The Motley Fool Previous Page

RIM Keeps Getting Worse, Google Targets the iPad, and Red Hat Soars

Eric Bleeker
March 29, 2012

The tech market slid today, with the Nasdaq seeing a ho-hum decline of 0.31%. However, quite a bit of the big news came after the bell. Let's take a lap around the biggest news in the technology world.

Tech storyline No. 1: RIM hits a new low
After the bell, Research In Motion (Nasdaq: RIMM  ) reported earnings, and there's really only one word for them: ugly. The company not only badly missed on revenues, posting a 19% decline from last year to $4.2 billion, but it also stopped giving guidance -- just one more sign that continued pain is in store for the company.

Of course, RIM didn't need to give guidance to illustrate that point. At a time when smartphone sales are still booming across the world, RIM is seeing its sales decline and its market share erode. With RIM hinting that it's exploring "opportunities and partnerships," the drumbeat for an acquisition will only get louder in the coming months. The greatest asset remaining for the company is still its valuable network-operations center services and other messaging services. RIM is able to collect about $5 each month per user thanks to its Services division, which charges fees to wireless carriers.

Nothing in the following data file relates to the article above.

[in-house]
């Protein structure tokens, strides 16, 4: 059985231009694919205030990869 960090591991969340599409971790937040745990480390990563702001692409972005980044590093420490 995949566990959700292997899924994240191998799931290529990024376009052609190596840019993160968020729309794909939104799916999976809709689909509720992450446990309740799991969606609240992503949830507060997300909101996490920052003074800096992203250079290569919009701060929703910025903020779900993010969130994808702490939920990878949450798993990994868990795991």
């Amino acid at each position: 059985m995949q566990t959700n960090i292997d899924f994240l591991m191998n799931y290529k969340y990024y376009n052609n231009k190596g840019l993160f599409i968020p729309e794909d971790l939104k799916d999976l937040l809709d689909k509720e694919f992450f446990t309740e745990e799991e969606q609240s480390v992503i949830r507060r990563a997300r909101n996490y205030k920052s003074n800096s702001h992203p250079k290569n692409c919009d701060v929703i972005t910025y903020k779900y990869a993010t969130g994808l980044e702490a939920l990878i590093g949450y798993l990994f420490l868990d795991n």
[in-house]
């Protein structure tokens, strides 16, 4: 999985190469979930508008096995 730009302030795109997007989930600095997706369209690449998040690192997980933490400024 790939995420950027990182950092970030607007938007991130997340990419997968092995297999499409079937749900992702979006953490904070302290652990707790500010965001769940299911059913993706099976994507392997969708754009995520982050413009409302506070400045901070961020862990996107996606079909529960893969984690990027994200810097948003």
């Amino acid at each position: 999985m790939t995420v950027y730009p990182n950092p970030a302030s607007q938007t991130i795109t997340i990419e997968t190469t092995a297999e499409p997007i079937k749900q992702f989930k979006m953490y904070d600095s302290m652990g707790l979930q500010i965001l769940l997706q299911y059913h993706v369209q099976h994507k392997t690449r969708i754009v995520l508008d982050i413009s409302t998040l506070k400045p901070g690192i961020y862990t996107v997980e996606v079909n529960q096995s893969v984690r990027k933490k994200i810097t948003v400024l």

The problem is that with RIM's hardware sales falling, that services revenue will eventually dry up. Right now, RIM's still seeing revenue from all the handsets it sold while hardware sales were ramping up across 2010, but its weak results will mean that as those customers churn out to other smartphones when their contracts expire, RIM's services revenue will begin falling as well. Thus, the window for striking a deal could be closing fairly quickly. While it's fashionable to bash RIM, its problems are even more deeply rooted than many investors realize.

Tech storyline No. 2: Try harder, Google
In the immortal words of W.C. Fields: "If at first you don't succeed, try, try again. Then quit. There's no point in being a damn fool about it."

This is advice Google (Nasdaq: GOOG  ) should quickly heed on its newest attempt to gain tablet traction against Apple's (Nasdaq: AAPL  ) iPad. According to The Wall Street Journal, the company is planning a tablet store to help drive adoption of Android tablets.

Readers might be quick to note that this isn't Google's first attempt setting up a store to drive Android sales. The company had initially tried selling its Nexus One phone through its own site as well. It's unclear what final form Google's newest store will take, such as whether the site will predomi